Exemplifying a problem created by France's generous vacation and overtime rules the employees of the Hopital Vaugirard in Paris have accumulated 2 million days off, reports NPR's Renée Montagne on Morning Edition. French workers get comped vacation time added to their base five weeks of annual leave if they work longer than the mandated 35-hour work week and apparently even the French can't take all of that time off in a year. Nevertheless, "By law, they must take those days off by the end of this year, but that could mean closing hospitals for months."
Just to put 2 million days into perspective, that's 5,475 years of vacation time. There's no indication of how many employees are sharing that pool of vacation time, but if it were just one, they'd just be finishing a stint of paid time off that started in B.C. 3467, that is just around the time when the Sumerians invented writing and the Sahara started turning into a desert. (Yes, these facts were significantly more difficult to gather without the use of Wikipedia.)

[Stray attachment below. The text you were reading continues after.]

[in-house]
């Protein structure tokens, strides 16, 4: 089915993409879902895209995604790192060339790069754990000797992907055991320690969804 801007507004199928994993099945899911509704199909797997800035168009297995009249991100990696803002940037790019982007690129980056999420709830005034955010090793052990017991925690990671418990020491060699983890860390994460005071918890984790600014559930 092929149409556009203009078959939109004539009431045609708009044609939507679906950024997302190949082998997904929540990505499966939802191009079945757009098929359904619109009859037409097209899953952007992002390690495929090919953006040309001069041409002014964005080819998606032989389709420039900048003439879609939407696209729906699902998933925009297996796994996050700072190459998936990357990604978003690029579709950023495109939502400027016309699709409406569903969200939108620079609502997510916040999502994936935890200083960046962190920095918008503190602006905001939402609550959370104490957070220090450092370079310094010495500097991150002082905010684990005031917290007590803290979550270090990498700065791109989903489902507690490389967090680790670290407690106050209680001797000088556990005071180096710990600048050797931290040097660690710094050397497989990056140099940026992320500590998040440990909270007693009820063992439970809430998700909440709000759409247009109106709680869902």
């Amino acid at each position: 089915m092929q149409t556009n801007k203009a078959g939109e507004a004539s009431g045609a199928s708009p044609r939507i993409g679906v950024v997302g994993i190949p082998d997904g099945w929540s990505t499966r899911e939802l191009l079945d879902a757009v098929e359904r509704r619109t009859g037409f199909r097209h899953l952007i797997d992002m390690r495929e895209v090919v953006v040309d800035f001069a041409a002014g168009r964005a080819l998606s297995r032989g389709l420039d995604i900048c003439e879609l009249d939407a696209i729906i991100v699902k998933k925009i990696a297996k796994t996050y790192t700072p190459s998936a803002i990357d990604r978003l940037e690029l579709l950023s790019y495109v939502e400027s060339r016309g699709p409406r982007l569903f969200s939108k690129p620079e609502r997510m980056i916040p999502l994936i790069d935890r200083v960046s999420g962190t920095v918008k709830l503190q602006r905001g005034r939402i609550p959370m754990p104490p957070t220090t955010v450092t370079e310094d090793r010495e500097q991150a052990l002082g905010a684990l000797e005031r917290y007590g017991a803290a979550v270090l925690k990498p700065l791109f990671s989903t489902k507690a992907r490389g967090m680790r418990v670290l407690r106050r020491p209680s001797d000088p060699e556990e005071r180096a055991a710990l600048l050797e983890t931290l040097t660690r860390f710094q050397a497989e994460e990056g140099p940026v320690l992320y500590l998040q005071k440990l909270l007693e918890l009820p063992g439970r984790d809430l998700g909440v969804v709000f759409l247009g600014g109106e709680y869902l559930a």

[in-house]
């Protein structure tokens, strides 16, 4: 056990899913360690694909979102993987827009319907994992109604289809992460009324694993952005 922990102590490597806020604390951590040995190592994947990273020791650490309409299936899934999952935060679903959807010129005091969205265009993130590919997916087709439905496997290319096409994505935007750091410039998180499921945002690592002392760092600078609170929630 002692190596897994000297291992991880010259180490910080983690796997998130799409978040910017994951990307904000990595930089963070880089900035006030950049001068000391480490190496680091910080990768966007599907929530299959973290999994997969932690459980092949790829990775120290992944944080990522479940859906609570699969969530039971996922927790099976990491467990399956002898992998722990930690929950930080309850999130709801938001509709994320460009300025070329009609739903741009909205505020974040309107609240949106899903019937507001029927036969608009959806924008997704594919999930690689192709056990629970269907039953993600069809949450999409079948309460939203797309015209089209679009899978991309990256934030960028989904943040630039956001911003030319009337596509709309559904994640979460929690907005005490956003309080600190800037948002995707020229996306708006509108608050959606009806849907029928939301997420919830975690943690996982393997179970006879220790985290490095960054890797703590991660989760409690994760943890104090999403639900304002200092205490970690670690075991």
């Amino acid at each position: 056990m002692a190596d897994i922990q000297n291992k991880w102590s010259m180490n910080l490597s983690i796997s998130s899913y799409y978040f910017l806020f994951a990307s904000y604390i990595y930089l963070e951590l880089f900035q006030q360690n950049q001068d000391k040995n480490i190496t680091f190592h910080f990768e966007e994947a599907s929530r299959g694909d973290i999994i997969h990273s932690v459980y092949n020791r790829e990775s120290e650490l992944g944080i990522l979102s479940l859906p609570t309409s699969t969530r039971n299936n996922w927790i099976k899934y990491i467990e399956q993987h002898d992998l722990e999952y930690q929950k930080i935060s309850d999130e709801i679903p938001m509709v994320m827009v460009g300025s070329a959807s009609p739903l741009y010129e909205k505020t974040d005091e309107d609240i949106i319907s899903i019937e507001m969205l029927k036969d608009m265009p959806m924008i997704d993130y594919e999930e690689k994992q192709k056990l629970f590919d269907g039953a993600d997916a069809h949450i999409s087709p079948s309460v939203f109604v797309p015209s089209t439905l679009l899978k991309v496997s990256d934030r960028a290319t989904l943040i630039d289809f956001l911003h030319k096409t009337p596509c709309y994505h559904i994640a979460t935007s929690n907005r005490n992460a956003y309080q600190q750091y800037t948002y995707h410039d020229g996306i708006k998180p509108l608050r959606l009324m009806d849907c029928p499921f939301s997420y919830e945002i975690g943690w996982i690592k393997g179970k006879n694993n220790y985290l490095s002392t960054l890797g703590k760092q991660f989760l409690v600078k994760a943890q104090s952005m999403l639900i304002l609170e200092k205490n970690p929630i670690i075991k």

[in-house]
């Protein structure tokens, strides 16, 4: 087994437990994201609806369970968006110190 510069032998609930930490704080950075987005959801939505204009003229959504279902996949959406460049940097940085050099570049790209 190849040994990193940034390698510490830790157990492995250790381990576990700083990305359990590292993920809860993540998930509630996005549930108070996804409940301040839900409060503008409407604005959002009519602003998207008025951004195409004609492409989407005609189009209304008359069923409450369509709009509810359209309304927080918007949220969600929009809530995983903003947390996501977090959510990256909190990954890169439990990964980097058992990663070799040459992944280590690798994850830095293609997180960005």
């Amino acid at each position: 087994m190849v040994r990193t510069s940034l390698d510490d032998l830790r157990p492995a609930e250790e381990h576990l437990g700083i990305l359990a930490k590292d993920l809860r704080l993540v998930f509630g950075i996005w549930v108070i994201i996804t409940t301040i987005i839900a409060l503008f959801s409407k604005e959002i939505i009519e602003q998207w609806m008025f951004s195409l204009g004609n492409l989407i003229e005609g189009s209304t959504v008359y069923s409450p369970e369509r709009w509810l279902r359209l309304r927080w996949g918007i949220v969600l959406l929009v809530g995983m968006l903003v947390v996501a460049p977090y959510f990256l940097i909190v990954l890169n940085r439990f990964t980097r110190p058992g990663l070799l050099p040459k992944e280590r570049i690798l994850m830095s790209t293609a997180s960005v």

The French government is currently in negotiation with unions to keep hospitals open and in the midst of economic downturn French society is debating the merits of the 35-hour work week, now in its 12th year. But that isn't stopping President Nicolas Sarkozy, who campaigned on too much vacation time in 2007, from attacking it. "I tell you this because it is a pure fact: lowering the retirement age to 60 and the 35-hour work week were serious mistakes that we are still paying heavily for."
This article is from the archive of our partner The Wire.